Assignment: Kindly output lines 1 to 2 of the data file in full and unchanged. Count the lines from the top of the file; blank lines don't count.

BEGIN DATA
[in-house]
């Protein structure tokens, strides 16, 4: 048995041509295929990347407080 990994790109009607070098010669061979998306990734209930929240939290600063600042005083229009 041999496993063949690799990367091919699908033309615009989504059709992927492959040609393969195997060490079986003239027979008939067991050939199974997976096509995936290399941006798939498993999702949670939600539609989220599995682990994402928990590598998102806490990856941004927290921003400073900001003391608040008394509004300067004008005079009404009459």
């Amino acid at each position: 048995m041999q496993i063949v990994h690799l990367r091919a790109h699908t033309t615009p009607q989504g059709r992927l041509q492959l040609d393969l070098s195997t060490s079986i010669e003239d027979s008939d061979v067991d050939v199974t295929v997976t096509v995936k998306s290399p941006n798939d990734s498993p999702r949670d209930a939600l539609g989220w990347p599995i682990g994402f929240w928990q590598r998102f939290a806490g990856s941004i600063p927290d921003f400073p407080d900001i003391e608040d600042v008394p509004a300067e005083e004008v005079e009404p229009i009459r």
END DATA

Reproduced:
[in-house]
């Protein structure tokens, strides 16, 4: 048995041509295929990347407080 990994790109009607070098010669061979998306990734209930929240939290600063600042005083229009 041999496993063949690799990367091919699908033309615009989504059709992927492959040609393969195997060490079986003239027979008939067991050939199974997976096509995936290399941006798939498993999702949670939600539609989220599995682990994402928990590598998102806490990856941004927290921003400073900001003391608040008394509004300067004008005079009404009459």